According to local legend, troopers grabbed the reins of Salem Female Academy Principle de Schweinitz’s horse, and Palmer pulled a pistol. When the principal defiantly called out, “I am de Schweinitz,” Palmer suddenly recognized him. Holstering his pistol, he said, “I had a teacher of that name when I was in school in Lititz.” Such tales were typical and rampant following the event. The truth of the matter is that Palmer was not present when this exchange occurred, and he did not attend school in Lititz. Palmer, his staff, and other Federals arrived a few minutes later and defused the situation. Introductions were made and Palmer politely asked several questions. The federals learned that Salem was undefended and assured the citizens that both they and their private property would be protected.

Interestingly the incident about de Schweinitz probably came from the experience of Nathaniel Sample one of the twelve members of the advance guard. Sample says that on pursing the rebels toward Salem that the town reminded him of Lititz and Bethlehem, Moravian communities in Pennsylvanian he was familiar with. He meet the principal of the academy de Schweinitz and wrote this: “In following them (the Confederates) through town (it was raining), I noticed a man come out of a house, hoist an umbrella with a white handkerchief on top and advance to the sidewalk. I rode up to him and asked to what command the party that fired on us belonged; he protested they were boys that belonged to the home guard. He was very nervous and seemed much interested in my appearance and finally asked me what the letters 15th P.V.C. on my hat meant. I explained it stood for the 15th Pennsylvania Volunteer Cavalry; his countenance changed at once and he said, “Why, I am from Pennsylvania!” I asked him what part; he said Lancaster County, - that he was principal of the girls’ school here and had been detained in Salem by the war. I recognized him then as the principal of the girls’ school at Litiz when I was attending the boy’s school there. He asked me to protect his school, which I did by placing a safeguard about the buildings in which there was said to be 300 young girls from all over the South. We were the first Federal troops that Salem had ever seen, and when the people discovered we did not have horns or hoofs or forked tails and that some of us were from Lancaster County, Pennsylvania and knew the Lititz people, they became very friendly and treated us to the best they had.”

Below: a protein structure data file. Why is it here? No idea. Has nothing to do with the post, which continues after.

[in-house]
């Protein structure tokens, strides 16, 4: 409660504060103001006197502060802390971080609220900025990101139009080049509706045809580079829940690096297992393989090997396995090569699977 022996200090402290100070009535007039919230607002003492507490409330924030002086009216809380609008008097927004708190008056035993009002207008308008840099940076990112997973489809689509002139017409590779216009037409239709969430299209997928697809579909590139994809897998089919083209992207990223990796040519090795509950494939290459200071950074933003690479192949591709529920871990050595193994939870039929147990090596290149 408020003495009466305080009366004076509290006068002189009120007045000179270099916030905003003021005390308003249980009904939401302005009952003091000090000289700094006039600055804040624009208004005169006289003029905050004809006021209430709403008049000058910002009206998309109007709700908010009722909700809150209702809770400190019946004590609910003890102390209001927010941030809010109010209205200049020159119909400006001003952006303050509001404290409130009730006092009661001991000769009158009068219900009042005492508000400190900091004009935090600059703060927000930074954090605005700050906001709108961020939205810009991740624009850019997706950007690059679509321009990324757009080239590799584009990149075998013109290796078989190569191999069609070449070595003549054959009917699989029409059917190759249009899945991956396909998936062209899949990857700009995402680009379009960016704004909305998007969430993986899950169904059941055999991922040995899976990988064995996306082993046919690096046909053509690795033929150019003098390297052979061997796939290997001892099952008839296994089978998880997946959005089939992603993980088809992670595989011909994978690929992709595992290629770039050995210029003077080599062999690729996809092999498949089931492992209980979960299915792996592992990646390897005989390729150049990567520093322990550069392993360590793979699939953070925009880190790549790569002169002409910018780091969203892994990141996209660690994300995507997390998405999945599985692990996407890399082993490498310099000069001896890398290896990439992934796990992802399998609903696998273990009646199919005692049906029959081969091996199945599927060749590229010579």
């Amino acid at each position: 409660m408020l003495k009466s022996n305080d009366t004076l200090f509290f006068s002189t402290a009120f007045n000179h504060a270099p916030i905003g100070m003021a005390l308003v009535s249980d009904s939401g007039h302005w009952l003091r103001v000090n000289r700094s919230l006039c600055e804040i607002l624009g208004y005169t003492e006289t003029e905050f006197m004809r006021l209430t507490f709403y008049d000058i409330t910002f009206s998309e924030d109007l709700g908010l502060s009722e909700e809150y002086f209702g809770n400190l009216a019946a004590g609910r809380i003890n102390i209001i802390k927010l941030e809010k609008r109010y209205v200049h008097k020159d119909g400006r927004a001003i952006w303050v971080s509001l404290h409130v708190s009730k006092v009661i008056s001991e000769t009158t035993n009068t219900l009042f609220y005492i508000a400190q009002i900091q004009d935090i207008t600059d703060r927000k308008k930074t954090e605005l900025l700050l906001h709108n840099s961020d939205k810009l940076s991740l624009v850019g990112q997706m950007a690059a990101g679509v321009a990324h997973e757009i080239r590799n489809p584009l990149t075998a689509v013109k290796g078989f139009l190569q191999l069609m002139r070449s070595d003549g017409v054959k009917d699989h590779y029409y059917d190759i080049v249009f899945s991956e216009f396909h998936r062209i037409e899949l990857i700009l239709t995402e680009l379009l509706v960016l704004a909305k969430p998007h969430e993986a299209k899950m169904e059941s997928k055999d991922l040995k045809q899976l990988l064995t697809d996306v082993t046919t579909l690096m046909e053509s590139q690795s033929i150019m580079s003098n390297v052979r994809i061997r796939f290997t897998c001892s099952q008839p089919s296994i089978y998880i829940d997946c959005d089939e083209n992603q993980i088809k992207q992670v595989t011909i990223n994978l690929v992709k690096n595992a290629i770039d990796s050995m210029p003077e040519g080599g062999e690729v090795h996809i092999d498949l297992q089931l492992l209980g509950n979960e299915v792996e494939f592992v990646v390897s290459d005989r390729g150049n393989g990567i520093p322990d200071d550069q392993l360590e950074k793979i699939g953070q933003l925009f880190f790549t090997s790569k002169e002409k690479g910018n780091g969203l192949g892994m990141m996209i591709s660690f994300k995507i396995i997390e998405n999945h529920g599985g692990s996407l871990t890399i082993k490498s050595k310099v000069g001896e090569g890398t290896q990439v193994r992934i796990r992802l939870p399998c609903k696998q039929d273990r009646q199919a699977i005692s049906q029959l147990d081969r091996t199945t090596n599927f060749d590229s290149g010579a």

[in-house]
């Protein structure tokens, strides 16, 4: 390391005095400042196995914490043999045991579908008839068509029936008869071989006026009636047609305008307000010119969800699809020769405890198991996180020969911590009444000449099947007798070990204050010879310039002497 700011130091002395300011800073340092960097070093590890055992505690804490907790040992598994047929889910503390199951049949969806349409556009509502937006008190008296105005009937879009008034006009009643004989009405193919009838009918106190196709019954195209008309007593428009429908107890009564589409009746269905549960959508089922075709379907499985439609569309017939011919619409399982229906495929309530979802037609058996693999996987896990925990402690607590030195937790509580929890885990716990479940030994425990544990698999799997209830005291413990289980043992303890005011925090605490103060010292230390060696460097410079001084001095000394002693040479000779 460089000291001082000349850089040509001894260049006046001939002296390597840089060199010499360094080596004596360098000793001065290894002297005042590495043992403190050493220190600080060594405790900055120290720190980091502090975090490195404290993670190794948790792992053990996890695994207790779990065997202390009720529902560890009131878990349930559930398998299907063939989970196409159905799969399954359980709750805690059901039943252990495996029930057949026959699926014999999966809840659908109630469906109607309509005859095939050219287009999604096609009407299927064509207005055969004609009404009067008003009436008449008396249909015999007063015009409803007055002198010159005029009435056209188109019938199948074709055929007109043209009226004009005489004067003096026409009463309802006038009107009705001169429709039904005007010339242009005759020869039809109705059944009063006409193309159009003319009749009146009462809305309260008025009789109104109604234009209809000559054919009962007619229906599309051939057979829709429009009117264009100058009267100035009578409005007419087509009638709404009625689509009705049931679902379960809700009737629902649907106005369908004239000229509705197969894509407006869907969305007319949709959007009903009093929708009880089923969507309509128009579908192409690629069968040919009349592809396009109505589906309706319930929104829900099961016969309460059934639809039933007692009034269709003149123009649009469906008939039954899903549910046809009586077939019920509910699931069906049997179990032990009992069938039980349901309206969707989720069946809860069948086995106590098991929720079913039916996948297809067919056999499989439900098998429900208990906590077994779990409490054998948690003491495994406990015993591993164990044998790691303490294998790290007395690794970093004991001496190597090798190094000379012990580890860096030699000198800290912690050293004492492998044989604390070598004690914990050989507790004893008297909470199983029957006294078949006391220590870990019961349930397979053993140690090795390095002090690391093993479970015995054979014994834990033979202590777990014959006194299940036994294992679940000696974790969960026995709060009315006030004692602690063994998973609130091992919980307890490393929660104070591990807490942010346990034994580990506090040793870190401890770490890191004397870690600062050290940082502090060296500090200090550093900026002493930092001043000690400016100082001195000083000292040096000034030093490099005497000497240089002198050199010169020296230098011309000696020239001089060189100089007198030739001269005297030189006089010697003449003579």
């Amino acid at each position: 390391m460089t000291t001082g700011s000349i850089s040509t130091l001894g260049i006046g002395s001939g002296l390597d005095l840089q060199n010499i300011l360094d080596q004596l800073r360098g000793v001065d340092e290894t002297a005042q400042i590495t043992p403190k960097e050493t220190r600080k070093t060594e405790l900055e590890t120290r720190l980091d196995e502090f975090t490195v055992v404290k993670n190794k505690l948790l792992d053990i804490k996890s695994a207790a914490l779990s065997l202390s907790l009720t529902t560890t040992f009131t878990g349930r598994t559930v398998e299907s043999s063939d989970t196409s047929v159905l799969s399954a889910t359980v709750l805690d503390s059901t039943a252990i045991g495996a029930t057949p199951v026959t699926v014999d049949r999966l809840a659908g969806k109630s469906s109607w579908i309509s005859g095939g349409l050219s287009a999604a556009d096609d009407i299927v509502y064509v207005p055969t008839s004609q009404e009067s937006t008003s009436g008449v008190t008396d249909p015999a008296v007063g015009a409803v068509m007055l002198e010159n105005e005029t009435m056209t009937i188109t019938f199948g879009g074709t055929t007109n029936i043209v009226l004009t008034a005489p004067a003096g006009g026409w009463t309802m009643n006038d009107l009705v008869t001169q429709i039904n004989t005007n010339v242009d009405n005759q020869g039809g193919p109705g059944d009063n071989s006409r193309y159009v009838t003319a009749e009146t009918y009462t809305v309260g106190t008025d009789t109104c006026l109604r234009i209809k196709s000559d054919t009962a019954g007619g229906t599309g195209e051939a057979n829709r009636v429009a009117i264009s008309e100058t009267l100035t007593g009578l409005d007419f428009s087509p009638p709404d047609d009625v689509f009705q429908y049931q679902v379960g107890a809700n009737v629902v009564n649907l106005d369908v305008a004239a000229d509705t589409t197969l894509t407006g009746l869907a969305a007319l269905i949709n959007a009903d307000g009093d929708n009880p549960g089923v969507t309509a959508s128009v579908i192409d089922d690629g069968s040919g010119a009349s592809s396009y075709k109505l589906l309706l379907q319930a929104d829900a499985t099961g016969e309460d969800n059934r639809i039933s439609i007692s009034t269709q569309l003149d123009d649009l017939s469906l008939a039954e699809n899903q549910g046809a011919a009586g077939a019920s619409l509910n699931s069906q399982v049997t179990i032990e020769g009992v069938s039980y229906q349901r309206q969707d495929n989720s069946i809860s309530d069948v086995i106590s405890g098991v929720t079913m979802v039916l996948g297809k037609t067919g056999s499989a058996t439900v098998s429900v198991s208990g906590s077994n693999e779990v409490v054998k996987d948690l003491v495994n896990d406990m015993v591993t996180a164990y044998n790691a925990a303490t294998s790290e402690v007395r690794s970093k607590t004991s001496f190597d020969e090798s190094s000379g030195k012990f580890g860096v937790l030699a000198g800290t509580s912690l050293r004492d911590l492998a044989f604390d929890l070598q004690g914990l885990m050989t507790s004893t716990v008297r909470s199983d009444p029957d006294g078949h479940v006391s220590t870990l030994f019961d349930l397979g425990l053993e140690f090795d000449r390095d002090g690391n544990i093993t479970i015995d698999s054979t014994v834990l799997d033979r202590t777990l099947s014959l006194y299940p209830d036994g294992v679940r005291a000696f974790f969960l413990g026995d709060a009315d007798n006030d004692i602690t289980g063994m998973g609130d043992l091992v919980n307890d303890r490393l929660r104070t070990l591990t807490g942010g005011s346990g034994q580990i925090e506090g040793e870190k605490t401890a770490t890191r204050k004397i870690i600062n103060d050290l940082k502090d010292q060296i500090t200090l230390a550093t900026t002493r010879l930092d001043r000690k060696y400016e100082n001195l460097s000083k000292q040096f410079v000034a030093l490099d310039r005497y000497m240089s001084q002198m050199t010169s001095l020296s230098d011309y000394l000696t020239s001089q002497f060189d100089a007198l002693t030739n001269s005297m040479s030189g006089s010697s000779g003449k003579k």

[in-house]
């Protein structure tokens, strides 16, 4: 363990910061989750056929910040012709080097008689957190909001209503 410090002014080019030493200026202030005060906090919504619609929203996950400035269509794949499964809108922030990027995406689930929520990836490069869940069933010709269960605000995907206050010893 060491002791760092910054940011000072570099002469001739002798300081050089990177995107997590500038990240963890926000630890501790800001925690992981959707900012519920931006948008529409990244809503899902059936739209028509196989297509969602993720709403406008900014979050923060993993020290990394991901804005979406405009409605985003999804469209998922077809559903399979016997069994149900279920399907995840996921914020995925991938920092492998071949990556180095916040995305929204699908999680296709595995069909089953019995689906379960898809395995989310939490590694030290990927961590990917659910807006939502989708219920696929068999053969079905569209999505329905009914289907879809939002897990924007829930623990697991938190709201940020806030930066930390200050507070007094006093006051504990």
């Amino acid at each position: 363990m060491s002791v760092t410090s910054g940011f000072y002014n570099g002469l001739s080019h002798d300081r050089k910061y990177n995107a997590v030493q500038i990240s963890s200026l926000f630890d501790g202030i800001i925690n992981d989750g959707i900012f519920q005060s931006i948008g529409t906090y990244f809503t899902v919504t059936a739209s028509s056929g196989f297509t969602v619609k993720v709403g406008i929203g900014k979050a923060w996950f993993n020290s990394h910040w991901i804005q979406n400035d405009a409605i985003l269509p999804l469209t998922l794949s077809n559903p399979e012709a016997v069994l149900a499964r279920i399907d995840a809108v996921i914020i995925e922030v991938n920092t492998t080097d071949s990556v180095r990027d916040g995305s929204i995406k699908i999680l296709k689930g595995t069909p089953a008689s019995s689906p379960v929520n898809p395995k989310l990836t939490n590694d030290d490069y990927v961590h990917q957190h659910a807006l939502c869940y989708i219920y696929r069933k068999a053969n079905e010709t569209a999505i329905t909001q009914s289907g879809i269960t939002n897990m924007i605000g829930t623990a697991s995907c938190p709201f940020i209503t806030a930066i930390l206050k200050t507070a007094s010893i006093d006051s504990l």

Union Cavalry Flag
Captain Wend’s diary entry states: “…at 6PM...Here we met with a most cordial reception, very different from the greetings we usually received. The ladies cheered us, brought out bread, pies and cakes. The towns were settled by Moravians, from Bethlehem, Pa. The people showed much enthusiasm at the sight of the flag we carried, and many were the touching remarks made about it. Old men wept like children and prominent citizens took off their hats and bowed to it. Some women got on their knees, while we heard such expressions as “Look at the old flag!” “Let me kiss this flag!” …there are plenty of stores here, and in the center of town one of the finest seminaries we have seen in the South. It was a charming place and they are good Union people, but we had no more time just then to do more than acknowledge it.”

Salem was now teeming with Federal cavalrymen. “Before we could realize it,” a Moravian church official wrote, “soldiers were seen at every corner of the streets, had taken possession of the post office, and secured our whole town.” The Moravian Archives records show: “In very great comparative silence about 3,000 cavalry passed through our town, pitched their tents on the high ground beyond the creek (The area of Happy Hill Plantation). Had it not been for the noise their horses and swords made, it would have been hardly noticed that so large a number of troops were passing through our streets. The strictest discipline was enforced, guards rode up and down every street and very few…were the violations of proper and becoming conduct on the part of the soldiers. Fears were entertained by some, whether there good behavior would continue to last, and no doubt many a prayer ascended to the throne of a prayer hearing and answering God; and not in vain, for no outrages except the pressing of horses…were committed and even the cotton manufacture was spared by the Federals…”

As well behaved as these Yankees were, the local citizens hedged their bets hiding everything from horses to ham hocks until the bluecoats left town.

The war would end shortly with Lee’s surrender at Appomattox Virginia and additional surrender at Durham Station North Carolina. The fact that the mills were not burned in Salem, while those in Mocksville and Jamestown were put to the torch, was to give Salem a head start on rebuilding as Reconstruction began. A gift from God, or a gift from the Moravian’s ongoing Pennsylvania connections?